TThe concept of the “metauniverse” first emerged from a 1992 science fiction novel Snow disaster as a place where people flee to avoid a dangerous world dominated by corporations. Since then, it has been called a series of virtual events that gained popularity during the pandemic, including video games such as Fortnite, fixed tokens or even online meetings and events.
But in recent weeks, the term has taken on a new meaning – and concerns about its potential ethical and social consequences – after Mark Zuckerberg said that in five years Facebook would become a “meta-universe company” and declared it the “successor to the mobile Internet.”
Sharing his vision of what it might look like, the company’s founder and controlling shareholder worth $ 1 trillion ($ 750 billion) described an online world where people who wear virtual reality headsets (Facebook also owns the Oculus virtual reality platform) don’t just browse. content. but to be inside it. It would be an online space created by companies, creators and developers, in which people could also live their lives – virtually go to shows and even work.
It is reported that in Washington, the political impetus for Facebook to promote the metaverse is already in full swing. Cheryl Sandberg, Facebook’s chief operating officer, and Nick Clegg, its vice president of global affairs and communications, lead the lobbying campaign. On Monday, Clegg is set to outline the company’s plans on how the metaworld can change society in a report called Journey to the Metaworld.
According to Washington Post The company is in talks with think tanks about meta-universe standards and protocols, a move that some observers say allows the company to distract from issues such as an antitrust lawsuit filed by the Federal Trade Commission last year.
But experts fear that because regulation is still trying to catch up with the impact of the first wave of social media, the metacosm is likely to be a way for companies like Facebook to get even more data and profit from it. They also warn that greater foresight and government protection are needed to counter the risk that space and human life will be captured by high technology.
“I know this is not necessarily a popular point of view, but I believe that the damage we see after the fact, especially for children but also for adults, is of sufficient concern that it would be wiser to work to implement governance mechanisms – transparency checks, data protection, etc., as well as harm, especially to children – before these companies are allowed to appear, ”said Robin Mansell, a professor of new media and the Internet at the London School of Economics.
Although for most people the metaverse is an abstract term, the internet giants are already investing a lot of hope and money in it. Facebook recently launched the Horizon Workrooms virtual reality meeting service, where people gather remotely in headsets and meet as if they were physically in a virtual online conference center.
He also released Ray-Ban Stories, his first “smart glasses” with two cameras, a microphone, a speaker and a voice assistant. Meanwhile, Microsoft CEO Satya Nadella said that the company is investing heavily in the “metaverse of the enterprise.”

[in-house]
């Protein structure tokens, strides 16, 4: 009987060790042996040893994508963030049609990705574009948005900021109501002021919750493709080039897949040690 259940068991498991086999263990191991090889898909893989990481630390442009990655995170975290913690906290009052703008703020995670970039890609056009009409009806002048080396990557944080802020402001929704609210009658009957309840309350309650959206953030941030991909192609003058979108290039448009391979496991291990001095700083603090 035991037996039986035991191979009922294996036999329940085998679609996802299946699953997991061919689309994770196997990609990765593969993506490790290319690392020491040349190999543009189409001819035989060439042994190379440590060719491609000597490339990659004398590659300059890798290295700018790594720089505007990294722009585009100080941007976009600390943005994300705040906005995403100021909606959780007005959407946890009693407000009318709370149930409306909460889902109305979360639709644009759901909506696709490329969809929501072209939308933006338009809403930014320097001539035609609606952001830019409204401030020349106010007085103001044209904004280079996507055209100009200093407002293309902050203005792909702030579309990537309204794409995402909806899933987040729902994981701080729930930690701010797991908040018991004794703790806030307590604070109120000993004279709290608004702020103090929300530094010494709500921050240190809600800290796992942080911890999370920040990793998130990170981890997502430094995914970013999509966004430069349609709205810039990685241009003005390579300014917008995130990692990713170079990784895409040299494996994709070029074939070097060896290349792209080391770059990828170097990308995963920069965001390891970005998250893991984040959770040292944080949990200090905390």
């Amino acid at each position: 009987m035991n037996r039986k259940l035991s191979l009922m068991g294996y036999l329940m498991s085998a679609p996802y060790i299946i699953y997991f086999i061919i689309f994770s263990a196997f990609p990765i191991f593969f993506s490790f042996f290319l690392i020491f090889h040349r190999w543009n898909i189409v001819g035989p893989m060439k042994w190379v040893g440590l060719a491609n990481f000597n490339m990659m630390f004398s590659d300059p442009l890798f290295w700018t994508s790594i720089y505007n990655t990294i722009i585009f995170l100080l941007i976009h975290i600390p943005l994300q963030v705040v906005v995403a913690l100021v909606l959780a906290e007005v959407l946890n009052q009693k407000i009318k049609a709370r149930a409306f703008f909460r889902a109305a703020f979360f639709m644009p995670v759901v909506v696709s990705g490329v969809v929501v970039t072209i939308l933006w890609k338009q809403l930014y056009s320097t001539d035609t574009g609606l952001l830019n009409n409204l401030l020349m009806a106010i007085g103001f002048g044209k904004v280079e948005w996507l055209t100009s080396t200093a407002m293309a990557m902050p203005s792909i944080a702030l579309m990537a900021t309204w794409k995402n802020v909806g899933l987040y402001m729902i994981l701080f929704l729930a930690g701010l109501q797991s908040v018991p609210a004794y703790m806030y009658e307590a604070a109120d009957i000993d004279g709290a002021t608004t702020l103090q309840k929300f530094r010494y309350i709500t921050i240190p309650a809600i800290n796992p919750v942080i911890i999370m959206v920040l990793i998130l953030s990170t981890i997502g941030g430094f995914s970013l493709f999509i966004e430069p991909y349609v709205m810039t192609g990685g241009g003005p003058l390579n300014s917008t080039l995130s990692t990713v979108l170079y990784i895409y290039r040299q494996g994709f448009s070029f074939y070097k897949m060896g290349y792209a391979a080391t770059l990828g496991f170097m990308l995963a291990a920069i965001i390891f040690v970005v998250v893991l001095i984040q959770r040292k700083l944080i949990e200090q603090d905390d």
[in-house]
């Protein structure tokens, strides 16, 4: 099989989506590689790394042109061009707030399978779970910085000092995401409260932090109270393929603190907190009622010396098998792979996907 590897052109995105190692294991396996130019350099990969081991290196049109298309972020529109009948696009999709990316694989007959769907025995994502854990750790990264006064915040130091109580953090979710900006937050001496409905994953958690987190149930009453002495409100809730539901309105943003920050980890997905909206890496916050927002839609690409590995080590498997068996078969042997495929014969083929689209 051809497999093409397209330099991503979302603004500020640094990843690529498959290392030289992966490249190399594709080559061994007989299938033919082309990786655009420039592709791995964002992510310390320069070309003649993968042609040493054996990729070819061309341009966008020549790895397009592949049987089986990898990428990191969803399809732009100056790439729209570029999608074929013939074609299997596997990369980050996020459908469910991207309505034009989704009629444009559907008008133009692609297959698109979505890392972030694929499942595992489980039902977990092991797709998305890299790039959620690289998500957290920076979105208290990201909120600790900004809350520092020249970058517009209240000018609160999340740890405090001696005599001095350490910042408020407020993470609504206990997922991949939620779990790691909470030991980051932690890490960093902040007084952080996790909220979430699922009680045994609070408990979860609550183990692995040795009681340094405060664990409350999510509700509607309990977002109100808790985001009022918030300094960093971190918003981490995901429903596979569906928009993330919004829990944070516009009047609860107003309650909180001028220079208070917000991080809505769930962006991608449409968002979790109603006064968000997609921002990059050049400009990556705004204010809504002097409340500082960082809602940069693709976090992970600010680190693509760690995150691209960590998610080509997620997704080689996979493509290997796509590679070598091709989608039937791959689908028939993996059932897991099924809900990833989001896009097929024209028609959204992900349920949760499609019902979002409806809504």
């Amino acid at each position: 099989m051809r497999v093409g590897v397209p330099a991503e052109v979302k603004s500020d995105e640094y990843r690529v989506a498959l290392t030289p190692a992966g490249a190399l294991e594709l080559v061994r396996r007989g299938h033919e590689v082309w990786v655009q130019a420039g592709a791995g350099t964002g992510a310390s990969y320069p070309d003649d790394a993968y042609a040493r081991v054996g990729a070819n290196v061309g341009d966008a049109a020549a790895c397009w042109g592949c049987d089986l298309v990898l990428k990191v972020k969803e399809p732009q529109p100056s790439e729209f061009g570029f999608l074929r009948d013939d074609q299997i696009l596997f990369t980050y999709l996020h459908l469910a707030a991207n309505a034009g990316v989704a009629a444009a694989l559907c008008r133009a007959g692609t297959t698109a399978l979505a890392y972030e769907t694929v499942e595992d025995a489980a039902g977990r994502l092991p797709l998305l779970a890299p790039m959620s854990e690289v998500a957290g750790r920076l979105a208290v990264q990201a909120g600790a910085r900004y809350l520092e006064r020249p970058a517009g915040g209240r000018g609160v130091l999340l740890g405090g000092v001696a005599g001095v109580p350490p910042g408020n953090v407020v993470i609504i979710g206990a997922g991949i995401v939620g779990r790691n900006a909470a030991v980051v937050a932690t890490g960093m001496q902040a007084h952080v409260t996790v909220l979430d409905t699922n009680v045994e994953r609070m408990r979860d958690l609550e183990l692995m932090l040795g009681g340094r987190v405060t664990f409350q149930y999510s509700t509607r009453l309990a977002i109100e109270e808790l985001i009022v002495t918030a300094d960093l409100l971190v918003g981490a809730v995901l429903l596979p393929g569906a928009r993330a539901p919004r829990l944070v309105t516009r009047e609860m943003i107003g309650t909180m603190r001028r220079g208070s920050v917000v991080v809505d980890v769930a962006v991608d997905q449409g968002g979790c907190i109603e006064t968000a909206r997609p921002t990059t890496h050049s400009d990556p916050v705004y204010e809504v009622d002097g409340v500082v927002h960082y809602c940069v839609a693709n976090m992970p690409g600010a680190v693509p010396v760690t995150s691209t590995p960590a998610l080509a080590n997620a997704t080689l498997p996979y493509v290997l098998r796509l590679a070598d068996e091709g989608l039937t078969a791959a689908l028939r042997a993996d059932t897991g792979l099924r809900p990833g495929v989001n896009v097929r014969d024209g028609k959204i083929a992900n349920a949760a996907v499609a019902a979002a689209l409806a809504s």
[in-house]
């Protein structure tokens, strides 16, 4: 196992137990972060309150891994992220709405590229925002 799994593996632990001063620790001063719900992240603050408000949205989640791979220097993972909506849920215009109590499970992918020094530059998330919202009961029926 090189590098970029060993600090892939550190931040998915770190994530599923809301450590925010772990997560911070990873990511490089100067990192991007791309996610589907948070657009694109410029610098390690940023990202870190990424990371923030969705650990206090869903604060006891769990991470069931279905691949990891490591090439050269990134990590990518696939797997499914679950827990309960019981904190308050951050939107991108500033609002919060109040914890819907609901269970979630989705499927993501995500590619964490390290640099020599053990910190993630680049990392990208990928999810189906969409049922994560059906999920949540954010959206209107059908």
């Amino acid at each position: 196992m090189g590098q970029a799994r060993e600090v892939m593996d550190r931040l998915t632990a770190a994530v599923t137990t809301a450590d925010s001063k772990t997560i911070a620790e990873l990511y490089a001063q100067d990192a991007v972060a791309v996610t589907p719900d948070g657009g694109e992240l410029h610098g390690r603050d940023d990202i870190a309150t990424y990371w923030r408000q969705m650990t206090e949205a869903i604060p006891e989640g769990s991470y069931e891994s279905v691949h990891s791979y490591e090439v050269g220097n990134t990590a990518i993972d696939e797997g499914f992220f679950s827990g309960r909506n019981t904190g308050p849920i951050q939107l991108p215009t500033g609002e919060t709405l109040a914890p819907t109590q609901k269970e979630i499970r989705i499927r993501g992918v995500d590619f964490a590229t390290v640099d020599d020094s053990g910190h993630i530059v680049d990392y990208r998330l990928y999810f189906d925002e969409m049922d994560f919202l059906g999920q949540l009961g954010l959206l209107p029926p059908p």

Mansell said the socio-political issues associated with the metaverse would be identical to those that exist on existing social media platforms such as Facebook, including data, observation, regulation, and representation of gender, race, and ethnicity. But in the fascinating world of the metaverse, they will be on a much larger scale. She believes that technology giants should be made to wait before launching until it is “clear how to manage them.”
“It seems to me that this is just another step in monetizing data in favor of Facebook and other large platforms that are sold to people as fun, exciting, useful for productivity at work, etc.,” she said.
Scott Galloway, a professor of marketing at the Stern School of Business in New York City, said that Zuckerberg is at the heart of why the metaworld is attracting attention. “The notion that he’s decided that the only way to get our attention is to become the universe is one of those problems when you sit back and think about it for too long, it doesn’t seem like it’s going well.”
He added: “I don’t think people are afraid of the metaverse, they are afraid of Zuckerverse. And this is exactly what he achieved on social networks. There are more people who get information from Facebook than people in the southern hemisphere and India. “
Dr David Leslie, head of ethics at the Alan Turing Institute in London, said the metaworld would offer a “way out” to solve society’s biggest problems.
The concept, he said, raises ethical questions about everything from who builds and controls it, the risk of losing a “safe privacy” and an unrepresentative virtual population. “There is a risk that from the point of view of socio-economic, gender, ethnic composition of the population of the metauniverse may be unbalanced. We do not live in a time when there is equal access to the infrastructure needed to use these technologies. “
Dr. Brent Mittelstadt, a senior researcher on data ethics at the Oxford Internet Institute, said the potential social impact of the metaverse is far from certain. “If it were as destructive as, say, people who go on virtual dates instead of dating, it would be very difficult to say how it will affect the nature of the relationship, as well as to predict the impact of social networks. it was when it was only talked about as an idea. “
But, he said, if Facebook manages to get you to spend a lot of time there, it achieves its goal of collecting more data and monetizing it. “Suddenly, you have more data sources than there are now, which come together and go through one thing – the metaverse. And if Facebook achieves its goal, you will obviously spend a significant part of your time on it. “